Eating A Healthy Vegetarian Diet On The Road
For the past 6 months I’ve been on tour in the Mid-West with a theater group. looking for a more nutritional approach to eating vegetarian on the road.
Having been a vegetarian since I was 7, I very much enjoy the vegetarian lifestyle and know a lot about it.
What’s difficult is being on the road and finding healthy vegetarian options in tiny “meat and potato” towns. Currently I’m taking vitamins and supplementing coffee pot soups and oatmeal with restaurant salads and grilled cheeses etc.
I’m looking for a more nutritional approach to eating vegetarian on the road. Without a fridge or oven most of the time, I worry about buying the right foods and the right amount so it won’t spoil.
Any advice would be greatly appreciated :-) Thanks! ER
Savvy Vegetarian Advice:
I lived in Mankato MN from 1994 – 2000. I was a marketing director, and spent my days wandering around S.E. Minnesota. I was able to go home every night, but it sounds like you’re on the road for days, or weeks at a time.
Some of the things I did then and do now, could help you to eat a healthier vegetarian diet on the road.
I cooked big batches of bean or lentil soups and stews, and whole grains, and froze in individual containers, which I would take with me, and nuke at a convenient microwave. Which could be at any restaurant, convenience store, motel, or one of the company sites I went to.
Nuking isn’t the most ideal way to re-heat food, but it sure beats not eating! Try to use ceramic or glass dishes for reheating in the microwave, to avoid absorbing PCB’s and other plastic nasties.
Minnesota (and maybe other states) has a great law! Anyone on a restricted diet can go into any restaurant, with their own food, and they have to let you sit there and eat it, and even heat it up for you if you ask. I just assumed that vegetarian diets were covered by that law, as they are necessary for our health!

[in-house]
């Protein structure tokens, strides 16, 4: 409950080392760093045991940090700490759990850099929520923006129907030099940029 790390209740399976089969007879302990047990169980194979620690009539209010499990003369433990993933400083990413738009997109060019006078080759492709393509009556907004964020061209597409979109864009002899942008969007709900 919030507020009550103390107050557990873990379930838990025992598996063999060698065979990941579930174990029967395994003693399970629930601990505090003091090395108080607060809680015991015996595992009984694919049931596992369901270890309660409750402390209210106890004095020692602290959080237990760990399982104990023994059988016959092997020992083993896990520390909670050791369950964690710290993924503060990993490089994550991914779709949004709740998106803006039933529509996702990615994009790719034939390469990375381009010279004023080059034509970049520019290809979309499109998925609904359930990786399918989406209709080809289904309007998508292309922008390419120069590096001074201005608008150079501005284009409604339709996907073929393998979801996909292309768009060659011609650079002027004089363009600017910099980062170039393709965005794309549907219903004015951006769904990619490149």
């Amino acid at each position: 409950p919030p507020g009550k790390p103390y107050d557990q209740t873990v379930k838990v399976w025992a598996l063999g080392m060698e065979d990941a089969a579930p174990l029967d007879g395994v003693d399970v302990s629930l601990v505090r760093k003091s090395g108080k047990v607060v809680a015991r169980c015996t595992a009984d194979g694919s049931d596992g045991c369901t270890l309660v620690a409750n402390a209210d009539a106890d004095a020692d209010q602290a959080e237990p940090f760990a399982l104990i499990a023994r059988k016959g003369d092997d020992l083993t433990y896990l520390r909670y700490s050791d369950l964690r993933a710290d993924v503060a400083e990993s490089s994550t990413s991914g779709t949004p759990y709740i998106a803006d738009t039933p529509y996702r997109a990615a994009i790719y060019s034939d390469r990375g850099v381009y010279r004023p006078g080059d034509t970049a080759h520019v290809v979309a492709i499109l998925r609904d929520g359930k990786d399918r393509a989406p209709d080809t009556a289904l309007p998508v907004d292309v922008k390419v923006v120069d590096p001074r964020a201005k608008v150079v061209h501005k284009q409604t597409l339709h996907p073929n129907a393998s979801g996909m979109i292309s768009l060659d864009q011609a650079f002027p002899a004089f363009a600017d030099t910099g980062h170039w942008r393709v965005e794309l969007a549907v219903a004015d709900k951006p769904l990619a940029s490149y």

I’ll bet that if you went in with some rice and tofu, a lot of restaurants might cook it for you. I’d do a little research on that law, and prepare a spiel in advance, in case you have to explain it to some restaurant managers. It was a restaurant owner who told me about it, when I apologetically asked to use her microwave.
Most towns seem to have a Chinese restaurant, sometimes an Indian or even a Thai restaurant, and when I ask they will almost always prepare something I can eat – tofu, rice and veggies, seitan rice and veggies, or noodle something or other. I rarely have to resort to pizza!
I’ve found that Mexican food is often iffy. They seem to have big pots of beans and rice sitting around all day, ready to foist food poisoning on unsuspecting travellers. But sometimes you luck out, as above. Never hesitate to ask the cook at any restaurant to make something special for you – usually they’re happy to show off what they can do. Chain restaurants being the exception – they mustn’t deviate from the formula!
These days, I travel with a cooler (on wheels), a hot plate, a slow cooker, and a rolling suitcase full of cooking equipment and various ingredients in zip lock freezer bags and plastic containers.
I’ve become adept at cooking in motel bathrooms, with the fan running. I admit that this can be cumbersome, and takes more time than stepping out to a restaurant, but it’s way healthier. Otherwise I’d never get any whole grains, beans or leafy greens on the road.
A cooler is a good way to extend the lifespan of foods you bring from your freezer at home, plus whole grain tortillas, breads, fresh veg and other healthy things they don’t serve in restaurants.
Canned beans are handy to have along, soba noodles, rice cakes, hummus, refried beans, nuts and nut butters, dried and fresh fruit, tofu, seitan, etc. You can work some quick miracles with a saute pan, a wooden spatula and a hot plate.
I fill up a two gallon freezer bag from the ice machine to keep my cooler cold. Sometimes motels have a fridge with a freezer to refreeze gel packs. If the front desk people are friendly (mostly they are), often they’ll put them in their own freezer overnight for you.
Maybe some of your associates will think you’ve gone stark raving mad if you take up any of these suggestions, but soon they’ll be casually dropping by your room to see what you’ve got cooking, or asking for some of the dishes you’re enjoying at restaurants, or pulling out of the convenience store microwave!
Judith Kingsbury, Savvy Vegetarian